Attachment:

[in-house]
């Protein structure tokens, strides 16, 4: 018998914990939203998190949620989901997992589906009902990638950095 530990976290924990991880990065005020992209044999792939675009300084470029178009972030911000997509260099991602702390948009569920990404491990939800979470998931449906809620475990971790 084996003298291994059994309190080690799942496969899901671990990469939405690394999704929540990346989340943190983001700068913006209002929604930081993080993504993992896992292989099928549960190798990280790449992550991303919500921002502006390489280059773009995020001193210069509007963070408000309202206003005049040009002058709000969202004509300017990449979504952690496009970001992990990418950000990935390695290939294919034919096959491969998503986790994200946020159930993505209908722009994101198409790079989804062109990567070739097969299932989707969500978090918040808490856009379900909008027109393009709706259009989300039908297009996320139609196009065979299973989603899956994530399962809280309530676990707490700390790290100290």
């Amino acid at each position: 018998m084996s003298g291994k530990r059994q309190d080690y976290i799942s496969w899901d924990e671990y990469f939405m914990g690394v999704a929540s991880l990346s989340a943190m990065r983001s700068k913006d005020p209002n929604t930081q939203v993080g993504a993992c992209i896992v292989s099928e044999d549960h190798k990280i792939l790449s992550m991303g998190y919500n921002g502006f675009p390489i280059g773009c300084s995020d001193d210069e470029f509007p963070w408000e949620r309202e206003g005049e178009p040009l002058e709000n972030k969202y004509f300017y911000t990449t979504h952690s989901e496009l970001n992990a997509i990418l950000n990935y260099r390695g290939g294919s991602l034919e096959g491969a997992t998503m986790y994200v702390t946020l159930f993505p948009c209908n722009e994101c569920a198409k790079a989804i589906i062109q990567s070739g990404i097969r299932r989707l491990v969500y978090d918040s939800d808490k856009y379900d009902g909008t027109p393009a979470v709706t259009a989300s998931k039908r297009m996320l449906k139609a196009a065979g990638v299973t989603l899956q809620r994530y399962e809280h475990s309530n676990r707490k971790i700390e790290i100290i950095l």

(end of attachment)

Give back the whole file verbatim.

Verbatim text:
[in-house]
């Protein structure tokens, strides 16, 4: 018998914990939203998190949620989901997992589906009902990638950095 530990976290924990991880990065005020992209044999792939675009300084470029178009972030911000997509260099991602702390948009569920990404491990939800979470998931449906809620475990971790 084996003298291994059994309190080690799942496969899901671990990469939405690394999704929540990346989340943190983001700068913006209002929604930081993080993504993992896992292989099928549960190798990280790449992550991303919500921002502006390489280059773009995020001193210069509007963070408000309202206003005049040009002058709000969202004509300017990449979504952690496009970001992990990418950000990935390695290939294919034919096959491969998503986790994200946020159930993505209908722009994101198409790079989804062109990567070739097969299932989707969500978090918040808490856009379900909008027109393009709706259009989300039908297009996320139609196009065979299973989603899956994530399962809280309530676990707490700390790290100290």
């Amino acid at each position: 018998m084996s003298g291994k530990r059994q309190d080690y976290i799942s496969w899901d924990e671990y990469f939405m914990g690394v999704a929540s991880l990346s989340a943190m990065r983001s700068k913006d005020p209002n929604t930081q939203v993080g993504a993992c992209i896992v292989s099928e044999d549960h190798k990280i792939l790449s992550m991303g998190y919500n921002g502006f675009p390489i280059g773009c300084s995020d001193d210069e470029f509007p963070w408000e949620r309202e206003g005049e178009p040009l002058e709000n972030k969202y004509f300017y911000t990449t979504h952690s989901e496009l970001n992990a997509i990418l950000n990935y260099r390695g290939g294919s991602l034919e096959g491969a997992t998503m986790y994200v702390t946020l159930f993505p948009c209908n722009e994101c569920a198409k790079a989804i589906i062109q990567s070739g990404i097969r299932r989707l491990v969500y978090d918040s939800d808490k856009y379900d009902g909008t027109p393009a979470v709706t259009a989300s998931k039908r297009m996320l449906k139609a196009a065979g990638v299973t989603l899956q809620r994530y399962e809280h475990s309530n676990r707490k971790i700390e790290i100290i950095l």